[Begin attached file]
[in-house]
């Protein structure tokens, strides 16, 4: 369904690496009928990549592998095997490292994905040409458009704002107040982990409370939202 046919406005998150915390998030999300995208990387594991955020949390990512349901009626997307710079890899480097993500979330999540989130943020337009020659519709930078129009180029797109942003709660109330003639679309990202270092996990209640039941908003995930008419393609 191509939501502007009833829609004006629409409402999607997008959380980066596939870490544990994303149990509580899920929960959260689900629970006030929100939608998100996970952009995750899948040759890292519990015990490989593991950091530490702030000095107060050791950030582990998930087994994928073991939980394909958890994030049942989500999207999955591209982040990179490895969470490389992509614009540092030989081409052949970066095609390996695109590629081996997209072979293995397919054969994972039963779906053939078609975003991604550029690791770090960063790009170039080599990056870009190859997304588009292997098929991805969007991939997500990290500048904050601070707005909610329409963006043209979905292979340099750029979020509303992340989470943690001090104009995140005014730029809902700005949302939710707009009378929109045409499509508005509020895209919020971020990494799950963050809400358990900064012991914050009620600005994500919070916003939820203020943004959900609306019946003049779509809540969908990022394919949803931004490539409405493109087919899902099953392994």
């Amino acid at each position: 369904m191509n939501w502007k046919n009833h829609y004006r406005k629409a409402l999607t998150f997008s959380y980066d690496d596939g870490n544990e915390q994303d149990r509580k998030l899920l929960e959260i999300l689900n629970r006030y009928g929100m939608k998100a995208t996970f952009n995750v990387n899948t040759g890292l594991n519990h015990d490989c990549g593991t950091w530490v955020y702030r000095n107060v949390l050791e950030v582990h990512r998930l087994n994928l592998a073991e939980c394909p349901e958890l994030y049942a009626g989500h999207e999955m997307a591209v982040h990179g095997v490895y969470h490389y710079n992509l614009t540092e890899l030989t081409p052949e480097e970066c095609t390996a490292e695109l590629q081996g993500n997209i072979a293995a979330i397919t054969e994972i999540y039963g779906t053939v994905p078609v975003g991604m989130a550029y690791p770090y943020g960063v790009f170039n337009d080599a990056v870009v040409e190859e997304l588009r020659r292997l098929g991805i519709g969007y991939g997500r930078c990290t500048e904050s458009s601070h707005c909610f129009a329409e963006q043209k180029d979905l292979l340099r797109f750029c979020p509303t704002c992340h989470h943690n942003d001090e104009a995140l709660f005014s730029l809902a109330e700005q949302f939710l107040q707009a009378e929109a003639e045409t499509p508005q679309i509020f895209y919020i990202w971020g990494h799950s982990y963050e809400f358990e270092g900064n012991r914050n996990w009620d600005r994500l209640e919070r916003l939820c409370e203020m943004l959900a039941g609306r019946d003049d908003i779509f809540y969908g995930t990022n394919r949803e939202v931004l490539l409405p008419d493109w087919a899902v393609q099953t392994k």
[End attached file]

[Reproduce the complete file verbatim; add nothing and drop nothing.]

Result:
[in-house]
């Protein structure tokens, strides 16, 4: 369904690496009928990549592998095997490292994905040409458009704002107040982990409370939202 046919406005998150915390998030999300995208990387594991955020949390990512349901009626997307710079890899480097993500979330999540989130943020337009020659519709930078129009180029797109942003709660109330003639679309990202270092996990209640039941908003995930008419393609 191509939501502007009833829609004006629409409402999607997008959380980066596939870490544990994303149990509580899920929960959260689900629970006030929100939608998100996970952009995750899948040759890292519990015990490989593991950091530490702030000095107060050791950030582990998930087994994928073991939980394909958890994030049942989500999207999955591209982040990179490895969470490389992509614009540092030989081409052949970066095609390996695109590629081996997209072979293995397919054969994972039963779906053939078609975003991604550029690791770090960063790009170039080599990056870009190859997304588009292997098929991805969007991939997500990290500048904050601070707005909610329409963006043209979905292979340099750029979020509303992340989470943690001090104009995140005014730029809902700005949302939710707009009378929109045409499509508005509020895209919020971020990494799950963050809400358990900064012991914050009620600005994500919070916003939820203020943004959900609306019946003049779509809540969908990022394919949803931004490539409405493109087919899902099953392994």
């Amino acid at each position: 369904m191509n939501w502007k046919n009833h829609y004006r406005k629409a409402l999607t998150f997008s959380y980066d690496d596939g870490n544990e915390q994303d149990r509580k998030l899920l929960e959260i999300l689900n629970r006030y009928g929100m939608k998100a995208t996970f952009n995750v990387n899948t040759g890292l594991n519990h015990d490989c990549g593991t950091w530490v955020y702030r000095n107060v949390l050791e950030v582990h990512r998930l087994n994928l592998a073991e939980c394909p349901e958890l994030y049942a009626g989500h999207e999955m997307a591209v982040h990179g095997v490895y969470h490389y710079n992509l614009t540092e890899l030989t081409p052949e480097e970066c095609t390996a490292e695109l590629q081996g993500n997209i072979a293995a979330i397919t054969e994972i999540y039963g779906t053939v994905p078609v975003g991604m989130a550029y690791p770090y943020g960063v790009f170039n337009d080599a990056v870009v040409e190859e997304l588009r020659r292997l098929g991805i519709g969007y991939g997500r930078c990290t500048e904050s458009s601070h707005c909610f129009a329409e963006q043209k180029d979905l292979l340099r797109f750029c979020p509303t704002c992340h989470h943690n942003d001090e104009a995140l709660f005014s730029l809902a109330e700005q949302f939710l107040q707009a009378e929109a003639e045409t499509p508005q679309i509020f895209y919020i990202w971020g990494h799950s982990y963050e809400f358990e270092g900064n012991r914050n996990w009620d600005r994500l209640e919070r916003l939820c409370e203020m943004l959900a039941g609306r019946d003049d908003i779509f809540y969908g995930t990022n394919r949803e939202v931004l490539l409405p008419d493109w087919a899902v393609q099953t392994k």